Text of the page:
Pink Floyd singer and guitarist Dave Gilmour is set to play at the Roman amphitheatre in Pompeii for the first time since 1971.
Back in October 1971 Pink Floyd travelled to Italy for a live performance – the only catch was that there was actually no audience on hand to watch them.
Over four days, the band filmed a collection of songs in the empty arena, which they then released later as the concert film titled Live in Pompeii. The film, directed by Adrian Maben, went on to be a critically acclaimed hit and remains one of the greatest live concert films ever made.
Dave Gilmour will return later this year and this time he will be performing in front of an audience as he continues to promote his latest solo record Rattle That Lock.
The record was only released towards the end of last year but has already been warmly received. It is a loosely based concept album that centres on the thoughts of a man across a whole day.
“I certainly wanted to end with the theme of carpe diem, seize the day, life can be as good as you make it. There are moments of encouraging people to fight for the right to be here, to make their presence felt and protest against injustices in the world. The theme is to get in there and rattle that lock,” Gilmour said of the record in a recent interview with Rolling Stone.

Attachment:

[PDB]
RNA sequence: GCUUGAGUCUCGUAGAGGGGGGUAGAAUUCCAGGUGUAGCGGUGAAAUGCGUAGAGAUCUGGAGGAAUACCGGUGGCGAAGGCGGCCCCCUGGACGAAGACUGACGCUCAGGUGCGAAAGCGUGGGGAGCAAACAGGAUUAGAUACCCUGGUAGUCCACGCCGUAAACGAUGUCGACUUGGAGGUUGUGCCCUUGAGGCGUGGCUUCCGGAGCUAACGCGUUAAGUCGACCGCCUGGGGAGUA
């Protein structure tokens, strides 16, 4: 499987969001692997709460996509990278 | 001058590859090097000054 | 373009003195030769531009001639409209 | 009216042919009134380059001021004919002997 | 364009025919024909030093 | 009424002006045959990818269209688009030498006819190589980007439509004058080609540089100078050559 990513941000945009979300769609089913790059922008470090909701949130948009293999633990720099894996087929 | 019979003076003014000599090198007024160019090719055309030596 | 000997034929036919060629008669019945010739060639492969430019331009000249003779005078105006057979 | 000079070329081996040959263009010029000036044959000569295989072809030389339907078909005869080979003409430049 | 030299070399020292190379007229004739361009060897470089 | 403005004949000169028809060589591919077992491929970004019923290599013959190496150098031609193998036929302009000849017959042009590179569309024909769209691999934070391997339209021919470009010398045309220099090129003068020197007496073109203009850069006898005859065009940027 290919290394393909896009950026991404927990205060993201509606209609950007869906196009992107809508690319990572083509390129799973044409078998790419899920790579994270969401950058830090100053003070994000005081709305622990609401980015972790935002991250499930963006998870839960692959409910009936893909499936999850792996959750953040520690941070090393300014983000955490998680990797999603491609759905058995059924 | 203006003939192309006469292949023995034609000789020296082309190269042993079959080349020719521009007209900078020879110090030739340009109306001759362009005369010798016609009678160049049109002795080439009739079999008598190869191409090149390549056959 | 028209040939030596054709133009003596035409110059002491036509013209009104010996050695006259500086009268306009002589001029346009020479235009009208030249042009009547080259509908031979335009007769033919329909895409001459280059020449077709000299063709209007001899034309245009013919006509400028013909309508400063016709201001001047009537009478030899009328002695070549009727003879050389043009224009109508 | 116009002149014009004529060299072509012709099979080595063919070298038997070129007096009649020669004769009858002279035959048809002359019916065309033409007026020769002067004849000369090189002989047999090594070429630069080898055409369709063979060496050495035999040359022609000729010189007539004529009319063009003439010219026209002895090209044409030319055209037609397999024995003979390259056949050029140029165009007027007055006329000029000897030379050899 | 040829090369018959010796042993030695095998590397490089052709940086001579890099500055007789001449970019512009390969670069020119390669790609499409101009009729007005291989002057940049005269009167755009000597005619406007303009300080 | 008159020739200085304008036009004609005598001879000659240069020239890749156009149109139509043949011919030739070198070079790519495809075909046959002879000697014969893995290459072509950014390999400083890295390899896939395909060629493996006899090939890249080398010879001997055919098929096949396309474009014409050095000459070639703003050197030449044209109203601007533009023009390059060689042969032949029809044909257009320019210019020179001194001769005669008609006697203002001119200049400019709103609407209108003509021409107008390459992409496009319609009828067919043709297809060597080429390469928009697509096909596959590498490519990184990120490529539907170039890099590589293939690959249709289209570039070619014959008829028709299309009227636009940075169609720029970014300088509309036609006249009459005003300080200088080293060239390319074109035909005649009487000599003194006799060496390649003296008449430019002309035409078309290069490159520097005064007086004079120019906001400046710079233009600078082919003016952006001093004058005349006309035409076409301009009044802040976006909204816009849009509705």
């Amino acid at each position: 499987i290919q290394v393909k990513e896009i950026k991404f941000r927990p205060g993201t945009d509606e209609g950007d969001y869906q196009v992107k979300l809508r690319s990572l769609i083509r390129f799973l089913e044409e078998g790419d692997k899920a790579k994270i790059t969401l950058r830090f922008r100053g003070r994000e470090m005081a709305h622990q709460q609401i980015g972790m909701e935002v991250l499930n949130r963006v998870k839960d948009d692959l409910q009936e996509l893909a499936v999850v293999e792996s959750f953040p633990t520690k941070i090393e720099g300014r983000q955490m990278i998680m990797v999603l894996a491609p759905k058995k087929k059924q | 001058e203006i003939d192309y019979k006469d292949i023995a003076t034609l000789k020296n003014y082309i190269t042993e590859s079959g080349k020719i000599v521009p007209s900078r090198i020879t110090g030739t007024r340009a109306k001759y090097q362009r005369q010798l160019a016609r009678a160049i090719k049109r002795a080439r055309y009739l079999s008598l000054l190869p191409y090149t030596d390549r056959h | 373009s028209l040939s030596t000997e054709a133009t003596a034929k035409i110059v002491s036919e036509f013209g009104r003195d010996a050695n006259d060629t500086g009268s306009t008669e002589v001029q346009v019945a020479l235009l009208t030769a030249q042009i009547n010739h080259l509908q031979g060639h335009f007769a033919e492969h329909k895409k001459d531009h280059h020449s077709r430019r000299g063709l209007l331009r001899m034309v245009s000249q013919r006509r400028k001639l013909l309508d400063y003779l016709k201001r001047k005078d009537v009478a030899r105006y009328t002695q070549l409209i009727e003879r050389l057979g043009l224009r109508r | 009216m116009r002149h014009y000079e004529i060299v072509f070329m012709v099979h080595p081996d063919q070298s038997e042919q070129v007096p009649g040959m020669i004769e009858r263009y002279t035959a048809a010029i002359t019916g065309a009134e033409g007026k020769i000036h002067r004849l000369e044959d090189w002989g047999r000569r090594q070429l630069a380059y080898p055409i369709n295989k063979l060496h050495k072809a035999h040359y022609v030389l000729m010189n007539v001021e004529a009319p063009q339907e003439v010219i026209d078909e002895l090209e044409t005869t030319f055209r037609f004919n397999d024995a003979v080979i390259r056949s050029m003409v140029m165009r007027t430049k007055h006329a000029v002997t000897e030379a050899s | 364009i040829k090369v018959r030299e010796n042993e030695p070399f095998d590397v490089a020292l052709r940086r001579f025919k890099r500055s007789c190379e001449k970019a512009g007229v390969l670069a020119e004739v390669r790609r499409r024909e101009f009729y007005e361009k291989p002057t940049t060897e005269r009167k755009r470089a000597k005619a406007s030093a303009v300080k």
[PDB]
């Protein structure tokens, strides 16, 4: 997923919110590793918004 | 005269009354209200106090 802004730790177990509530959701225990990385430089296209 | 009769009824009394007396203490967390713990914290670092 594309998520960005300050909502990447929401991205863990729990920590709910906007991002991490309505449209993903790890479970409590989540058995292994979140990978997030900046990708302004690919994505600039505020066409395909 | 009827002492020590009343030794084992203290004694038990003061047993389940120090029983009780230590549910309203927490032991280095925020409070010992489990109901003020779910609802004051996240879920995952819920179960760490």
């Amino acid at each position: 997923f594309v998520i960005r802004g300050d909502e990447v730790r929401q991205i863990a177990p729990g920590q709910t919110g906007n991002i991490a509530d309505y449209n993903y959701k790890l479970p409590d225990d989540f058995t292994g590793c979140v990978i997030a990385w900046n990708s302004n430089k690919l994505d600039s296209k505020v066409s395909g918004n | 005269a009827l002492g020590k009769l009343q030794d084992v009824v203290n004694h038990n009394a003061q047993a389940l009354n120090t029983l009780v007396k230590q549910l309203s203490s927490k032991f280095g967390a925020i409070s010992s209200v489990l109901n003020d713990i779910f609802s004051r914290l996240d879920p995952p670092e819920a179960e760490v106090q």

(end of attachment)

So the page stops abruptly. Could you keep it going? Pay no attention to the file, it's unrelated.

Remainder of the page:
Pompeii’s Cultural Minister Dario Franceschini was the first man to announce the news of Gilmour’s return on his Twitter page, where he also confirmed the dates of July 7th and 8th for the performances.
“Agreement reached. After 45 years David Gilmour will play again at Pompeii on 7 and 8 July,” he tweeted.
The site, which lay buried under ash for more than 1,500 years after the Vesuvius volcano erupted, will play host to Gilmour but it won’t all be exactly the same. Pink Floyd recorded their concert over four days at the Large Theatre, but this time it is believed he will play in the smaller amphitheatre nearby. The stone built theatre was originally made to host gladiator fights but will now host the 70-year old legend as he plays in front of 2,000 fans.
Revisit some of the epic 1971 performances if you have a spare half an hour:
Image: Mario Ruiz/EPA